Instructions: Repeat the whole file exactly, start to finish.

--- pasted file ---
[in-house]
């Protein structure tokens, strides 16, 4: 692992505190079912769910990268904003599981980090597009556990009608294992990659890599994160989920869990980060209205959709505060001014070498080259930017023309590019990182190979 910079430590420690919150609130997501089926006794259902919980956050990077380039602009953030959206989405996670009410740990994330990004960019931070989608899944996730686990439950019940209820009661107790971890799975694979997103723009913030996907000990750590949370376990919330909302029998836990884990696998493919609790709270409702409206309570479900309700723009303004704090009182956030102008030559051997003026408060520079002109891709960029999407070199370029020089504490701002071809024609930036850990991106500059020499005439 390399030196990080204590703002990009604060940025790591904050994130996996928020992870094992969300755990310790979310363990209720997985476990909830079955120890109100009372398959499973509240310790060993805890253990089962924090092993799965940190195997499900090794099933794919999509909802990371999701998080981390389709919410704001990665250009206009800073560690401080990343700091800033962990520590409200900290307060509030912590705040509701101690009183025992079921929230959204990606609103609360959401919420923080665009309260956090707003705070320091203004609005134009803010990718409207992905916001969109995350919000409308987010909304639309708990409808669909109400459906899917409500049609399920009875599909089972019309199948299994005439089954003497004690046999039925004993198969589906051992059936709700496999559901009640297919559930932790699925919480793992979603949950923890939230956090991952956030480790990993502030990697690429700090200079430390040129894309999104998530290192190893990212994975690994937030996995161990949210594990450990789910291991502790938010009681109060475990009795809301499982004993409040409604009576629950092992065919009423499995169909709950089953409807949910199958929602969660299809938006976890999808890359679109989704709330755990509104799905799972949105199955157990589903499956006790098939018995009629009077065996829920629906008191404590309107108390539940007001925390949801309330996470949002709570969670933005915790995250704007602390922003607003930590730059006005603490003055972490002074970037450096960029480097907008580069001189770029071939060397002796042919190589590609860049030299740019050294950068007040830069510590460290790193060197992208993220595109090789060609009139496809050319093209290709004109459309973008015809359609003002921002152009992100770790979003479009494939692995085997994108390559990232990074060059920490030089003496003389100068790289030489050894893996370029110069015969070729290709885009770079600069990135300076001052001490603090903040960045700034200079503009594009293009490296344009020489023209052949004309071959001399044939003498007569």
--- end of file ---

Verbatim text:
[in-house]
């Protein structure tokens, strides 16, 4: 692992505190079912769910990268904003599981980090597009556990009608294992990659890599994160989920869990980060209205959709505060001014070498080259930017023309590019990182190979 910079430590420690919150609130997501089926006794259902919980956050990077380039602009953030959206989405996670009410740990994330990004960019931070989608899944996730686990439950019940209820009661107790971890799975694979997103723009913030996907000990750590949370376990919330909302029998836990884990696998493919609790709270409702409206309570479900309700723009303004704090009182956030102008030559051997003026408060520079002109891709960029999407070199370029020089504490701002071809024609930036850990991106500059020499005439 390399030196990080204590703002990009604060940025790591904050994130996996928020992870094992969300755990310790979310363990209720997985476990909830079955120890109100009372398959499973509240310790060993805890253990089962924090092993799965940190195997499900090794099933794919999509909802990371999701998080981390389709919410704001990665250009206009800073560690401080990343700091800033962990520590409200900290307060509030912590705040509701101690009183025992079921929230959204990606609103609360959401919420923080665009309260956090707003705070320091203004609005134009803010990718409207992905916001969109995350919000409308987010909304639309708990409808669909109400459906899917409500049609399920009875599909089972019309199948299994005439089954003497004690046999039925004993198969589906051992059936709700496999559901009640297919559930932790699925919480793992979603949950923890939230956090991952956030480790990993502030990697690429700090200079430390040129894309999104998530290192190893990212994975690994937030996995161990949210594990450990789910291991502790938010009681109060475990009795809301499982004993409040409604009576629950092992065919009423499995169909709950089953409807949910199958929602969660299809938006976890999808890359679109989704709330755990509104799905799972949105199955157990589903499956006790098939018995009629009077065996829920629906008191404590309107108390539940007001925390949801309330996470949002709570969670933005915790995250704007602390922003607003930590730059006005603490003055972490002074970037450096960029480097907008580069001189770029071939060397002796042919190589590609860049030299740019050294950068007040830069510590460290790193060197992208993220595109090789060609009139496809050319093209290709004109459309973008015809359609003002921002152009992100770790979003479009494939692995085997994108390559990232990074060059920490030089003496003389100068790289030489050894893996370029110069015969070729290709885009770079600069990135300076001052001490603090903040960045700034200079503009594009293009490296344009020489023209052949004309071959001399044939003498007569």